Yeah, maybe I sound like Steve Albini ranting against compact discs, and I'll probably lose as big as he did, but, eh... can't help it, I hate "downloads." I still buy CD's and DVDs, I still buy paper books, and I buy them in obsessive quantities... when they're not available anymore, I'm not likely to be spending much of my money on "access." I'm sure I'll sell out a little for a few things when I have no other alternative, but it for-sure won't be with anywhere near the avidity I pursue it now. There's just nothing fun about downloading. And when an EMP attack wipes out most of the the nation's media, I'll be laughin' my goddamn ass off.
O' course, I won't be able to rub it in, because this blog will go down with Lady Gaga's entire body of work (I think I just found the silver lining), but, oh well... :)
Here's your reward for putting up with (or wisely skipping over ;) ) my crazy ludite rant - a bunch of random movie reviews (for films you could probably find "streaming" somewhere - assholes!):
The Challenge (C, 1970) Made-for-TV sci-fi film in which the United States and a small country decide to solve a conflict over ownership of something on the ocean war by having a proxy war on a small island, with each country sending only one soldier. Troublemaker Darren McGavin (who's trying some strange accent that sometimes sounds like he's trying to do Edward G. Robinson, while trying to look like Vic Morrow) is equipped with a double-barrel machine gun and let loose on the island, where he has to face Mako. This is better than you'd think from the director credit (which is the standard "Alan Smithee" pseudonym, which means the director wanted his name taken off, although it‘s reportedly actually George McCowan, who did a lot of TV work and other films such as Frogs). Also stars Brockerick Crawford and James Whitmore.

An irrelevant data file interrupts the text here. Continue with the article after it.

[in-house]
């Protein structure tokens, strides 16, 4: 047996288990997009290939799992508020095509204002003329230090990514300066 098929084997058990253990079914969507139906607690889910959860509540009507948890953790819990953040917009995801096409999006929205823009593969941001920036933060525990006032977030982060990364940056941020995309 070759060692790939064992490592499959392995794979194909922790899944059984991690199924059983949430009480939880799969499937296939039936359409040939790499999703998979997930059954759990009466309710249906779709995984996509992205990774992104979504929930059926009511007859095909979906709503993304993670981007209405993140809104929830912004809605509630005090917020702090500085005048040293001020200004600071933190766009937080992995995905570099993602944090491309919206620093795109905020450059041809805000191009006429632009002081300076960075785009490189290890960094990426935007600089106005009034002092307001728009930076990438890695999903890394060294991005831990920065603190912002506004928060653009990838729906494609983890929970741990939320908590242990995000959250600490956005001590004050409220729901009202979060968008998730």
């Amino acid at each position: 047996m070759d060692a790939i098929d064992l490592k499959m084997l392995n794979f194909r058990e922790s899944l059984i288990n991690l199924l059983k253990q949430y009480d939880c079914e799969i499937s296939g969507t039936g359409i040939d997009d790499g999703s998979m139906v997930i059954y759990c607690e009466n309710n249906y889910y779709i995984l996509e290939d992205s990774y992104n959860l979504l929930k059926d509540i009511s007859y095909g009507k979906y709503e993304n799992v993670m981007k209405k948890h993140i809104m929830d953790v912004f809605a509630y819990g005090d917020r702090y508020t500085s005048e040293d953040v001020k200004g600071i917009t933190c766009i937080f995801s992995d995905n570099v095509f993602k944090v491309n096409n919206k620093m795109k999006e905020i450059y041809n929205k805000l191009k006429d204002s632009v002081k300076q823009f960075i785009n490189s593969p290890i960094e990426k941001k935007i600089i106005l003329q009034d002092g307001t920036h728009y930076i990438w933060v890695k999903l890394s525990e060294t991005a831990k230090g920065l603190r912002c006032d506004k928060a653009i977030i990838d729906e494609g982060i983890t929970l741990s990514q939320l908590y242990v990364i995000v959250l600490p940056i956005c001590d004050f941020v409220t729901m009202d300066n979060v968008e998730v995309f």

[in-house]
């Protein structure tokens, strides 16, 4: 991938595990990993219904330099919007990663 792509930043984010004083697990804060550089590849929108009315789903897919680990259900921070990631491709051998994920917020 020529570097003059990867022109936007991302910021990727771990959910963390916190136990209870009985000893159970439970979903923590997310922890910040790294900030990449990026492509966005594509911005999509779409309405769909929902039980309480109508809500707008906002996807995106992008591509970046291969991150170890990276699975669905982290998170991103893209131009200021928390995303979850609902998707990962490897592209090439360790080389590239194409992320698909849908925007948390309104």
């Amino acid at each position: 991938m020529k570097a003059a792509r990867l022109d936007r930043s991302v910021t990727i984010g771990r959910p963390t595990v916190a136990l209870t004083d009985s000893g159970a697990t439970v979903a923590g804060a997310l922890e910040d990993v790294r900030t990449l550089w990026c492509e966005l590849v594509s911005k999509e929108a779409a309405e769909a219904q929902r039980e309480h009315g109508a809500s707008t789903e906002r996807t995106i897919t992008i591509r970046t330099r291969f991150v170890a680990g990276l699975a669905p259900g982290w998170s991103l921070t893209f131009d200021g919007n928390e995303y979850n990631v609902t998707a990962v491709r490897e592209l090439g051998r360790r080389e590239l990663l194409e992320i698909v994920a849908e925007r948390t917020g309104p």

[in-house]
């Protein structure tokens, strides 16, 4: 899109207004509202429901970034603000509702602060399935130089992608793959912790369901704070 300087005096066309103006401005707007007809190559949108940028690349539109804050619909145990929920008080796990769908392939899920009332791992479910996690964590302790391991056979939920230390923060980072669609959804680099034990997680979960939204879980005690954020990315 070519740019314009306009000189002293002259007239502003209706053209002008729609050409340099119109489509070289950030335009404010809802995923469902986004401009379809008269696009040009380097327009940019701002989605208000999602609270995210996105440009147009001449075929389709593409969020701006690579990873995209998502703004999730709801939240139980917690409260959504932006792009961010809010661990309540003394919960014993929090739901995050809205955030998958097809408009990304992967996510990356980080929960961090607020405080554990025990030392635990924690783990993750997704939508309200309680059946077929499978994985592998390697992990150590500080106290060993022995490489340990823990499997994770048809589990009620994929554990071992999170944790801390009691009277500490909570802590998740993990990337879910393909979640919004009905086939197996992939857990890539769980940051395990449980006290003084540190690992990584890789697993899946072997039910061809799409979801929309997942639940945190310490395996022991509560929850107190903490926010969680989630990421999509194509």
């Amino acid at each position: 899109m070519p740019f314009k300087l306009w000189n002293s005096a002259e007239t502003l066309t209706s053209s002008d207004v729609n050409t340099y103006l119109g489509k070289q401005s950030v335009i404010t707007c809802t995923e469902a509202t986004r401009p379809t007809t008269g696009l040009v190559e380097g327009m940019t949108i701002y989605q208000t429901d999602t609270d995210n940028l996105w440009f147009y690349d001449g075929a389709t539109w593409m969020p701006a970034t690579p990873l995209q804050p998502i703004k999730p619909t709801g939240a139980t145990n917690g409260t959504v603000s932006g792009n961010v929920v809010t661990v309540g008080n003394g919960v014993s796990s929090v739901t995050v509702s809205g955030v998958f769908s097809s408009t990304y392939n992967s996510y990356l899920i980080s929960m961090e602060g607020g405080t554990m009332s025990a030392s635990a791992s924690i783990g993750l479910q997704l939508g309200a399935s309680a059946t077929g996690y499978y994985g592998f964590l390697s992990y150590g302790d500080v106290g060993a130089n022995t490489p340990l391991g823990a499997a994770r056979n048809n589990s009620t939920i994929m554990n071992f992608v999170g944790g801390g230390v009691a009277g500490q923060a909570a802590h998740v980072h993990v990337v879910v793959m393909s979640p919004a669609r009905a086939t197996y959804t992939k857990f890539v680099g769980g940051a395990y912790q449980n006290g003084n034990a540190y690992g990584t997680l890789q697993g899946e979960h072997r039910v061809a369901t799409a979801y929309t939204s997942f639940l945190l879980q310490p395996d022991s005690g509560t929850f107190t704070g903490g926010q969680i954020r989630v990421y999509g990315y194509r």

Horror at 37,000 Feet (C, 1973) Stones from an ancient English abbey (including a Druid sacrificial altar stone) are being shipped in the cargo hold of a passenger jetliner, which is piloted by Chuck Connors and is also carrying Buddy Ebsen, Roy Thinnes, and the always-bad-to-have-aboard-any-sort-of-flying-vehicle William... Shatner. To make things scarier, the navigator is Russell Johnson - the professor who couldn’t find his way off of Gilligan’s Island. Soon the plane is hanging motionless in the sky and some passengers are acting possessed (I don’t think Shatner’s one of them, but with him it’s always difficult to tell what he’s trying to convey). The cargo area starts icing over and people get flash-frozen. The desperate passengers try to appease the evil by sacrificing a plastic baby doll! At least it gets to puke mud and provide this made-for-TV horror flick with some Exorcist-rip-off credentials. Pretty silly, but all old made-for-TV horror is worth watching. Cruise Into Terror was another similar TV movie, but set on a cruise ship instead.
Whole movie online starting here: